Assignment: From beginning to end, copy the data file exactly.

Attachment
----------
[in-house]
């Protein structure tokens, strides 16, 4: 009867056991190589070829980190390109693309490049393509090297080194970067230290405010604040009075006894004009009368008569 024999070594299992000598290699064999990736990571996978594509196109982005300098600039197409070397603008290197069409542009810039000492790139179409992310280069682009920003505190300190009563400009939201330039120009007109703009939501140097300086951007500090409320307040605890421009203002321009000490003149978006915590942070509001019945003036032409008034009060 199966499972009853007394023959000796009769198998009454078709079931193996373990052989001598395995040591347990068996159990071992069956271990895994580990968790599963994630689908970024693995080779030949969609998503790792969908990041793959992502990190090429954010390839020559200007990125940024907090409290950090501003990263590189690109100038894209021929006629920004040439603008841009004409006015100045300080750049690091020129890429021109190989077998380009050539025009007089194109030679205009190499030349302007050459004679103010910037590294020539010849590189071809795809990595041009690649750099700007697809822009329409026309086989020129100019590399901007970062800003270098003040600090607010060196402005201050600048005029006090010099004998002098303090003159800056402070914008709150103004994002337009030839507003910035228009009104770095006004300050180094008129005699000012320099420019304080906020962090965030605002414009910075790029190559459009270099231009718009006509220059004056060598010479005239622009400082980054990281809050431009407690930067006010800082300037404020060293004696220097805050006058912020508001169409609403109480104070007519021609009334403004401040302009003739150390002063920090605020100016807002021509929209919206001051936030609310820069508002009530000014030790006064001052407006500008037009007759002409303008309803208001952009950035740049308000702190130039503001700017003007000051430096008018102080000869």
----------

[in-house]
């Protein structure tokens, strides 16, 4: 009867056991190589070829980190390109693309490049393509090297080194970067230290405010604040009075006894004009009368008569 024999070594299992000598290699064999990736990571996978594509196109982005300098600039197409070397603008290197069409542009810039000492790139179409992310280069682009920003505190300190009563400009939201330039120009007109703009939501140097300086951007500090409320307040605890421009203002321009000490003149978006915590942070509001019945003036032409008034009060 199966499972009853007394023959000796009769198998009454078709079931193996373990052989001598395995040591347990068996159990071992069956271990895994580990968790599963994630689908970024693995080779030949969609998503790792969908990041793959992502990190090429954010390839020559200007990125940024907090409290950090501003990263590189690109100038894209021929006629920004040439603008841009004409006015100045300080750049690091020129890429021109190989077998380009050539025009007089194109030679205009190499030349302007050459004679103010910037590294020539010849590189071809795809990595041009690649750099700007697809822009329409026309086989020129100019590399901007970062800003270098003040600090607010060196402005201050600048005029006090010099004998002098303090003159800056402070914008709150103004994002337009030839507003910035228009009104770095006004300050180094008129005699000012320099420019304080906020962090965030605002414009910075790029190559459009270099231009718009006509220059004056060598010479005239622009400082980054990281809050431009407690930067006010800082300037404020060293004696220097805050006058912020508001169409609403109480104070007519021609009334403004401040302009003739150390002063920090605020100016807002021509929209919206001051936030609310820069508002009530000014030790006064001052407006500008037009007759002409303008309803208001952009950035740049308000702190130039503001700017003007000051430096008018102080000869």